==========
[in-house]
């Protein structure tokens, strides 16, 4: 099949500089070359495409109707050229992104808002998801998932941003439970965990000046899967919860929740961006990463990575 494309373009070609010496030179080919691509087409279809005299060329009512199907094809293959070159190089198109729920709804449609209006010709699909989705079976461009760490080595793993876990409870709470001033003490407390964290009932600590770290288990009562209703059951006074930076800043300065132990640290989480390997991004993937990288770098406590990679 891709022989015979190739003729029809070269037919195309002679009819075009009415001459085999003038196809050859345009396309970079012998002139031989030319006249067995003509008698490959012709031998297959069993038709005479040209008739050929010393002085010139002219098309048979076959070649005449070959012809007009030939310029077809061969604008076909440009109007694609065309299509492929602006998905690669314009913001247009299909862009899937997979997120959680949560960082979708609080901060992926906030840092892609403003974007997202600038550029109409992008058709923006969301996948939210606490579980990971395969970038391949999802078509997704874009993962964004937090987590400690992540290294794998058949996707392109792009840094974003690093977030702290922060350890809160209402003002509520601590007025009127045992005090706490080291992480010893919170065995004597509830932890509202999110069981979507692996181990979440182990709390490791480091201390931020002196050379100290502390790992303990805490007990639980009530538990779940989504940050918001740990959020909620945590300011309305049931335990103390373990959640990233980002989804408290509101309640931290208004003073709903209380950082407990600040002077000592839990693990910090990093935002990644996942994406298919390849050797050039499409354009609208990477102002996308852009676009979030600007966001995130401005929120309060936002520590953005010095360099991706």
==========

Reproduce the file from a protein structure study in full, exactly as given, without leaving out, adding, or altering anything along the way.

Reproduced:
[in-house]
């Protein structure tokens, strides 16, 4: 099949500089070359495409109707050229992104808002998801998932941003439970965990000046899967919860929740961006990463990575 494309373009070609010496030179080919691509087409279809005299060329009512199907094809293959070159190089198109729920709804449609209006010709699909989705079976461009760490080595793993876990409870709470001033003490407390964290009932600590770290288990009562209703059951006074930076800043300065132990640290989480390997991004993937990288770098406590990679 891709022989015979190739003729029809070269037919195309002679009819075009009415001459085999003038196809050859345009396309970079012998002139031989030319006249067995003509008698490959012709031998297959069993038709005479040209008739050929010393002085010139002219098309048979076959070649005449070959012809007009030939310029077809061969604008076909440009109007694609065309299509492929602006998905690669314009913001247009299909862009899937997979997120959680949560960082979708609080901060992926906030840092892609403003974007997202600038550029109409992008058709923006969301996948939210606490579980990971395969970038391949999802078509997704874009993962964004937090987590400690992540290294794998058949996707392109792009840094974003690093977030702290922060350890809160209402003002509520601590007025009127045992005090706490080291992480010893919170065995004597509830932890509202999110069981979507692996181990979440182990709390490791480091201390931020002196050379100290502390790992303990805490007990639980009530538990779940989504940050918001740990959020909620945590300011309305049931335990103390373990959640990233980002989804408290509101309640931290208004003073709903209380950082407990600040002077000592839990693990910090990093935002990644996942994406298919390849050797050039499409354009609208990477102002996308852009676009979030600007966001995130401005929120309060936002520590953005010095360099991706």